Vienna Theses on Language Policy -11+1 demands for strengthening social participation


Vienna Theses on Language Policy -

11+1 demands for strengthening social participation


The Vienna Theses on Language Policy were developed in the run-up to the XVII International Conference of Teachers of German in Vienna (IDT 2022) by an international group of experts (see link). They were presented during IDT 2022 and adopted at the closing event on August 20, 2022. The theses are addressed to politicians as well as to experts in the field. They follow the conference motto *mit.spache.teil.haben. The ultimate goal of language learning and teaching as well as of language education intertwined with subject learning is the development of discourse skills that enable and promote responsible participation in decision- making processes and equal participation in society. 
  1. Learning German takes place in a multilingual society. Learners themselves bring multilingual and multicultural experiences and competencies to the classroom that must be taken into account. This must be supported by a language policy that takes into account societal and individual resources as well as global and regional perspectives and circumstances. The linguistic and cultural heterogeneity of society must be reflected in the design of teaching materials and learning opportunities, in curricula, in the selection of teaching content, in education, training and continuing education, and in research.
  2. International collaborations must be facilitated and promoted both financially and structurally. They are particularly successful when all parties have equal rights and the cooperation is based on an open and transparent exchange, for which appropriate framework conditions must be ensured. The professional associations for German as a foreign and/or second language require special support and recognition so that they can fulfill their tasks of networking and transferring expertise through a strengthened position.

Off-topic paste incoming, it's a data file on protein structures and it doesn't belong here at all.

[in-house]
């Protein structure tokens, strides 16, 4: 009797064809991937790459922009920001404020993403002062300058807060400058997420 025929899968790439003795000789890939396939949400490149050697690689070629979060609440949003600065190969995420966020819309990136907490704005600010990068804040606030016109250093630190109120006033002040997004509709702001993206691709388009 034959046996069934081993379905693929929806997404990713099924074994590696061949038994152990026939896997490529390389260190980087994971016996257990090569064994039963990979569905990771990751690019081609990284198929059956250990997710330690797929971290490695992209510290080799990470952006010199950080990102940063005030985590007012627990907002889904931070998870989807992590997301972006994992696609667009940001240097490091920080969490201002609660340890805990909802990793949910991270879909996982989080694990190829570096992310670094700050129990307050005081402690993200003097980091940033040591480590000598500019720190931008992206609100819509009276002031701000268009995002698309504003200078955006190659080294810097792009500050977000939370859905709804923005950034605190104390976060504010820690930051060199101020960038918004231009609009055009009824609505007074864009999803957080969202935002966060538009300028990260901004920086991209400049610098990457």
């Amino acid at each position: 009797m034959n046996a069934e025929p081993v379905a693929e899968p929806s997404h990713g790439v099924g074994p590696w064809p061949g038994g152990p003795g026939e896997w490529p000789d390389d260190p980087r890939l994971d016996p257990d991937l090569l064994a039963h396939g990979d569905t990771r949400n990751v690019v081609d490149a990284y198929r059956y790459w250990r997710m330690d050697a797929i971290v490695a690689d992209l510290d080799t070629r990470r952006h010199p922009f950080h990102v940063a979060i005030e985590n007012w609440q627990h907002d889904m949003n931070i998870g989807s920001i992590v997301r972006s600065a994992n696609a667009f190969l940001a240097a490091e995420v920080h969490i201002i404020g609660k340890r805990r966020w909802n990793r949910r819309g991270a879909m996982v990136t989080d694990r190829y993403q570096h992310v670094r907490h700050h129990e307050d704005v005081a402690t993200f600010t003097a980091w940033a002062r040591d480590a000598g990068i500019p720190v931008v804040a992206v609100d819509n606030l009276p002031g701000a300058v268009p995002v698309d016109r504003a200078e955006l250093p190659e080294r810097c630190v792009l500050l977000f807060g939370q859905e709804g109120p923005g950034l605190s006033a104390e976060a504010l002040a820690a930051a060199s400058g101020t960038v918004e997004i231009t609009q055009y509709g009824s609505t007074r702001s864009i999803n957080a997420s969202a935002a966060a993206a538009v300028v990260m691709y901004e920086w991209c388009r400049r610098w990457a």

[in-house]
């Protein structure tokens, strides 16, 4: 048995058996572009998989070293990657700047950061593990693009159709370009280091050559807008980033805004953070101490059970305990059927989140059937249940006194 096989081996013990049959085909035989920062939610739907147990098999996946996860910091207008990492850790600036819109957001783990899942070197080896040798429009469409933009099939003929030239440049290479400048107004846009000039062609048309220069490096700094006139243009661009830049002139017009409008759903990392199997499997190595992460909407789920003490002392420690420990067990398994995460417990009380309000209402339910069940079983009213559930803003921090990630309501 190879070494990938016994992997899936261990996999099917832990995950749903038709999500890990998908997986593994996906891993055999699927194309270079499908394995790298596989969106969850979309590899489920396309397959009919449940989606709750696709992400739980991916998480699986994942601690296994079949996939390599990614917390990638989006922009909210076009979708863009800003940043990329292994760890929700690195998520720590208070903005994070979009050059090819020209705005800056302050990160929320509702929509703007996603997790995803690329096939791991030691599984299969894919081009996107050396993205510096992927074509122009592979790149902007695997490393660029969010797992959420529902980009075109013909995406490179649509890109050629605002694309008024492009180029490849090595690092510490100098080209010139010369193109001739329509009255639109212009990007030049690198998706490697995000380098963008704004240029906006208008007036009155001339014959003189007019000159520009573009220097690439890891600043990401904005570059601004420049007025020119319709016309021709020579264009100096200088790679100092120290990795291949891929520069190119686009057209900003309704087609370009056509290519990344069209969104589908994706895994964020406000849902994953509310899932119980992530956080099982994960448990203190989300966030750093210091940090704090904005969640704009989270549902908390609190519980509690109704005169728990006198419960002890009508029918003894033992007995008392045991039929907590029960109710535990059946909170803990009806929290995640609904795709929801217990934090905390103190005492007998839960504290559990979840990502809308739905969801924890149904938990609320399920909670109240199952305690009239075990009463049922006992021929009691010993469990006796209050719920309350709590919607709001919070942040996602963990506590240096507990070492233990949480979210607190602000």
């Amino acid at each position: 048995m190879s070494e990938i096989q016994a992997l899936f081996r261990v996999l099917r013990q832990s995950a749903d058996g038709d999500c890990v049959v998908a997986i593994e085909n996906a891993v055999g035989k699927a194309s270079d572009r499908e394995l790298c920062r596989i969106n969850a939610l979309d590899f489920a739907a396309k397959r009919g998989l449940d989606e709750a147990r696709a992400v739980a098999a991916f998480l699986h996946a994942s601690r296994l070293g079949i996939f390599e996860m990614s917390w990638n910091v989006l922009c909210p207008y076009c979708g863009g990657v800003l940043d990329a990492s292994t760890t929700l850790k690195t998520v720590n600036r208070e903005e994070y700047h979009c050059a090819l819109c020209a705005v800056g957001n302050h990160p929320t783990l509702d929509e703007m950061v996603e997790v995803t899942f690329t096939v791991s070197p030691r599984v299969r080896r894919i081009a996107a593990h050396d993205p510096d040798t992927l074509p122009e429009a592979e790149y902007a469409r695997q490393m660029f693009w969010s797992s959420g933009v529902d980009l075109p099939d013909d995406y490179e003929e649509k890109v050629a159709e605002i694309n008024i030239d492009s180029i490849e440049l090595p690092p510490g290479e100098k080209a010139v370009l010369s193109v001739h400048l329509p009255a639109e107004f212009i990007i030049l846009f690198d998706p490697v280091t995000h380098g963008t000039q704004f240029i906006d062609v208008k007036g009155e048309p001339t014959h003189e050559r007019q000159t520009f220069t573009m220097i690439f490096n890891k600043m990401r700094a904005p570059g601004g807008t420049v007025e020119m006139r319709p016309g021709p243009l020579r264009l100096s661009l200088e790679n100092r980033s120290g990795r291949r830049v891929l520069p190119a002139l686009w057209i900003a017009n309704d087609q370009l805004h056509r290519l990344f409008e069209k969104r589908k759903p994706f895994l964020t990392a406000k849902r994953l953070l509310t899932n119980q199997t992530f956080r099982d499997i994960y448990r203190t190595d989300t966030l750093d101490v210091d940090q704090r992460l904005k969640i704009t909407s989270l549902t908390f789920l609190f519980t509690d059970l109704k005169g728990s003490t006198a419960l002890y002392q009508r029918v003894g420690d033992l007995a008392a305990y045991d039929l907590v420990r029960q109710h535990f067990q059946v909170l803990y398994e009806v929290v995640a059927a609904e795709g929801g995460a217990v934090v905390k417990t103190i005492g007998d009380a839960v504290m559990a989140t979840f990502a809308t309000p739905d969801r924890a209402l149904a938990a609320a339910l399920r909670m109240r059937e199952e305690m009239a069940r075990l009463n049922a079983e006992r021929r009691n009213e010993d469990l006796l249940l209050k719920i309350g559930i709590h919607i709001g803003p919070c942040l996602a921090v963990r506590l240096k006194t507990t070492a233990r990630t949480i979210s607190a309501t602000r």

3. The guiding principle of German learning and teaching must be the idea of empowerment, i.e. the development of language competence that is designed from the outset for self-directed further learning and participation in society as well as in the workplace. The different interests and needs of the learners must be met with demand-oriented and diverse offerings. They are not "human resources", but must be seen and protected as subjects in their human dignity. This applies to job-specific German teaching and to adult education as well as to language teaching and learning in general.
  4. Language repertoires can enable participation in social processes. Language education in the context of migration must therefore be oriented towards the realities of migrants' lives and their needs for work and everyday life. Language skills must be separated from residence law issues and must not be required as a central prerequisite for the labor market or for receiving social benefits. Language must not be misused as an instrument of discrimination.
  5. It must be possible to design German lessons in schools worldwide in such a way that the entire linguistic repertoire of the students is used as a resource and that linguistic learning is interlinked with subject-specific learning and with the teaching of generic competencies. Curricula and learning goals must be formulated accordingly, and language support and language education must be able to take place continuously from preschool education to the end of the school career.